Friday, January 3, 1997 by Dave Winer.
Email is coming in asking that I share the results of the MacWEEK/DaveNet developer survey. You got it! Check this URL:
The results are tabulated in real-time, so if you check back every hour or so, the numbers change. It's cooool!
I wrote a brief analysis of the numbers (see the next section), but Peter N Lewis, firstname.lastname@example.org, beat me to it. Here's what Peter observed:
"Almost no one says no to Mac or NextMac. People have no clue if BeOS is going to be successful, so it's totally split.
"The numbers for Next seem to be saying 'We'll develop for whatever Apple ships, but we're not convinced that's going to be Next.'
"The Windows numbers seem to be saying 'Yes, but under protest.'
"The Unix numbers seems to be saying 'Not unless I have to.'"
As of 7:09AM Pacific, with 626 responses to the survey, some subjective conclusions, based on the numbers so far.
Mac (System 7 and subsequent releases without Next features): 7 percent of the Mac developers surveyed say no to future development for the current Mac platform. 13 percent are unsure. A strong 79 percent say that they believe the platform for them is the one they develop for now. This is the highest yes rating.
Next (the current Mac OS with features from the Next acquisition, expected to ship in 1998): Apple will be happy to know that 60 percent of the developers plan to develop for this platform, 33 percent are unsure (second highest unsure rating), and only 5 percent say no (the lowest rating). For the most part, it appears that Mac developers intend, at this time, to follow Apple thru the NextStep transition. But only 3 percent of the developers are currently working on NextStep, compared to 39 percent for Windows, 22 percent for Unix, and 6 percent for Be.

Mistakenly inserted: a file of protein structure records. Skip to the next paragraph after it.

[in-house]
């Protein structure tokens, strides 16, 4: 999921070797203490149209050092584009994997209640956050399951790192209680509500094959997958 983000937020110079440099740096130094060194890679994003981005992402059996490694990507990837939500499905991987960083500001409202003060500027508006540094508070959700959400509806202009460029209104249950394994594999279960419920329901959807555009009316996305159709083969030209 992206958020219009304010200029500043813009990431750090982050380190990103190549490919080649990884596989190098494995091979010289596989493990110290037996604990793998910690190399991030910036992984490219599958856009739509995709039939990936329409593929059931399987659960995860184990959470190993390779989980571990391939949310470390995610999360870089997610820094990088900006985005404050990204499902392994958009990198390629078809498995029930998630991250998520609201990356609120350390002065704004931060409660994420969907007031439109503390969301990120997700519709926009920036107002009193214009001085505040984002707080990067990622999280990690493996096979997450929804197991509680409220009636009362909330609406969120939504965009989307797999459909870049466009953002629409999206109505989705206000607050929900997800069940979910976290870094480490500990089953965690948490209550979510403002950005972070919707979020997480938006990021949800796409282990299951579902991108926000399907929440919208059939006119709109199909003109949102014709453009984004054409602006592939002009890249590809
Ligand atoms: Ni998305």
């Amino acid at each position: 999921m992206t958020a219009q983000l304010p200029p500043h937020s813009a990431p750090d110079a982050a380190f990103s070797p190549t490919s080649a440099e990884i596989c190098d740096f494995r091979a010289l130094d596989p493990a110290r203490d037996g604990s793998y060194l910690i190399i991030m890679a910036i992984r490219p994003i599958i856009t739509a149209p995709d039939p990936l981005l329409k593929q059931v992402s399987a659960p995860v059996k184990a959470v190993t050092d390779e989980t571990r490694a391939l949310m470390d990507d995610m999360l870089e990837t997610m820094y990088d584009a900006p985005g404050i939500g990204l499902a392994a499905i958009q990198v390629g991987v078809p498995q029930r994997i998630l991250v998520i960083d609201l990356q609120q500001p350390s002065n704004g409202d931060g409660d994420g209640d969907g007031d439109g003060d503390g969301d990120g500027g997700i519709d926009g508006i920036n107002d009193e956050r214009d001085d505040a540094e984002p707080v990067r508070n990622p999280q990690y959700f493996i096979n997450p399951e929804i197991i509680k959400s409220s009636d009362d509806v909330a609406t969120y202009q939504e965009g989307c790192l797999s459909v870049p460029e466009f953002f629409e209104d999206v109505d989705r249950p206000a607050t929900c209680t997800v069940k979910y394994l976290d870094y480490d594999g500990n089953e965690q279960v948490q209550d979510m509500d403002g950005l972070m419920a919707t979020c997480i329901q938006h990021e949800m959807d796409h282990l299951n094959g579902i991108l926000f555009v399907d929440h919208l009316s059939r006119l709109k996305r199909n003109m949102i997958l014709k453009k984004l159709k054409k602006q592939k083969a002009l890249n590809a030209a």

Windows (3.1, 95, NT): 50 percent of the developers expect to develop for Windows in the future. 20 percent are unsure, 28 percent say no. Windows gained significantly on the NextStep announcement, more than 10 percentage points. So, the second biggest winner, after NextStep, was Windows. Note that Mac went from 96 percent to 78 percent thru this transition.
Unix (Solaris, Linux, SCO, etc.): 22 percent of the Mac developers surveyed also develop for Unix. In the future, 30 percent. But 31 percent are unsure of their plans for Unix, and 37 percent have decided not to develop for other flavors of Unix.
Be OS: 43 percent of the developers are unsure about developing for the Be OS, the highest unsure rating. 6 percent are currently developing for Be, 20 percent said they would develop in the future. Be is on the rise. But their No rating, 34 percent, was second only to Unix (by a very small margin) at 37 percent.
Caveats apply. Responses were accepted from anyone based on the honor system. We asked clearly, and in many ways, that only developers respond. Mac people are famous for stuffing web-based ballot boxes, but in this case, it's not clear how a zealot would vote! Interesting... Maybe this is a chance for all of us to think indepependently without getting flamed? I certainly hope so.